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Nucleic Acids Res. 2011 Feb;39(3):795-807. doi: 10.1093/nar/gkq784. Epub 2010 Sep 24.

Investigating the predictability of essential genes across distantly related organisms using an integrative approach.

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Division of Biomedical Informatics, Cincinnati Children's Hospital Research Foundation, Cincinnati, OH 45229, USA.

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  • Nucleic Acids Res. 2012 Sep;40(16):8198.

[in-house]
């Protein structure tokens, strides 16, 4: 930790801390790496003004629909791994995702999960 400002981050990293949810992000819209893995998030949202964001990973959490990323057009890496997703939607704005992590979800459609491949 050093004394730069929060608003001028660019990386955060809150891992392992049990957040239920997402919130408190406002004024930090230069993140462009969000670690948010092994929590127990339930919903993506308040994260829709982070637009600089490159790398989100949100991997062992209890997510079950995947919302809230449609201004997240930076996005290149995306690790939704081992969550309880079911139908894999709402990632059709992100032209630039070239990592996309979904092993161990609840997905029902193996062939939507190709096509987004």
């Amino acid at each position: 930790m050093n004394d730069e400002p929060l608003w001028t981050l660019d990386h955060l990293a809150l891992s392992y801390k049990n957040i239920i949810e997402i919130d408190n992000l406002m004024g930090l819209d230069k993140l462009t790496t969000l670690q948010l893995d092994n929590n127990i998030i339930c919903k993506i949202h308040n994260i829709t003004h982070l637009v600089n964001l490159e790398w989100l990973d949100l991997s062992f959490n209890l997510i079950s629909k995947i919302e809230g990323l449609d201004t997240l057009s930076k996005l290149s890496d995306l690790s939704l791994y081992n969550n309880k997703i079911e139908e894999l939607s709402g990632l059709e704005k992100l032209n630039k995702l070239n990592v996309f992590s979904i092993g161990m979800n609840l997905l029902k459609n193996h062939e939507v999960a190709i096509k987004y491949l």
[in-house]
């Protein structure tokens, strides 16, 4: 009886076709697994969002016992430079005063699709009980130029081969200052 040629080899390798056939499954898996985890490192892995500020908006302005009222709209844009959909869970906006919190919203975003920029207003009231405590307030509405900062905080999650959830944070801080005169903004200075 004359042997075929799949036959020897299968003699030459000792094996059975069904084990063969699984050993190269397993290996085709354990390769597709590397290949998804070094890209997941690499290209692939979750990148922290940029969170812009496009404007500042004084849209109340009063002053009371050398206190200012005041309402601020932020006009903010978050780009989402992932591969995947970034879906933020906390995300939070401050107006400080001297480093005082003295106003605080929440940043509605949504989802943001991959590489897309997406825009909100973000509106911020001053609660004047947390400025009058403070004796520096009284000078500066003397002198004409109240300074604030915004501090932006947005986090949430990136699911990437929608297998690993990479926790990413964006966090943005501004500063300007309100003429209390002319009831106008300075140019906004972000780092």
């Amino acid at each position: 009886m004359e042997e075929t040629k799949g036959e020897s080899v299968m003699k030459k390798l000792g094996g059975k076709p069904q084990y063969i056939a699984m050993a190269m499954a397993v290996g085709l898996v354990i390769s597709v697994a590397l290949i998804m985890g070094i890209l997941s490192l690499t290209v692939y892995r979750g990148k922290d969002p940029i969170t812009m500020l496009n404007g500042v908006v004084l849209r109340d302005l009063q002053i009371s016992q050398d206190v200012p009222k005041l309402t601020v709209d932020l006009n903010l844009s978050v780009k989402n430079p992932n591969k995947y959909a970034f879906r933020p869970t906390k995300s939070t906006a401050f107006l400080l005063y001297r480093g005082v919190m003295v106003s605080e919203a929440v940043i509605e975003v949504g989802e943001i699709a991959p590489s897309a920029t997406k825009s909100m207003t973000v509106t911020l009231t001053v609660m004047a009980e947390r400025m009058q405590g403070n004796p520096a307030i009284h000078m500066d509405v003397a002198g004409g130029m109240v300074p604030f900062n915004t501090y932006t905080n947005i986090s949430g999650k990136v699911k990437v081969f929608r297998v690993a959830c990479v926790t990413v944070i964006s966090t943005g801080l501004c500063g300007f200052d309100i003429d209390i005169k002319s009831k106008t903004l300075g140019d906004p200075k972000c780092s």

Rapid and accurate identification of new essential genes in under-studied microorganisms will significantly improve our understanding of how a cell works and the ability to re-engineer microorganisms. However, predicting essential genes across distantly related organisms remains a challenge. Here, we present a machine learning-based integrative approach that reliably transfers essential gene annotations between distantly related bacteria. We focused on four bacterial species that have well-characterized essential genes, and tested the transferability between three pairs among them. For each pair, we trained our classifier to learn traits associated with essential genes in one organism, and applied it to make predictions in the other. The predictions were then evaluated by examining the agreements with the known essential genes in the target organism. Ten-fold cross-validation in the same organism yielded AUC scores between 0.86 and 0.93. Cross-organism predictions yielded AUC scores between 0.69 and 0.89. The transferability is likely affected by growth conditions, quality of the training data set and the evolutionary distance. We are thus the first to report that gene essentiality can be reliably predicted using features trained and tested in a distantly related organism. Our approach proves more robust and portable than existing approaches, significantly extending our ability to predict essential genes beyond orthologs.

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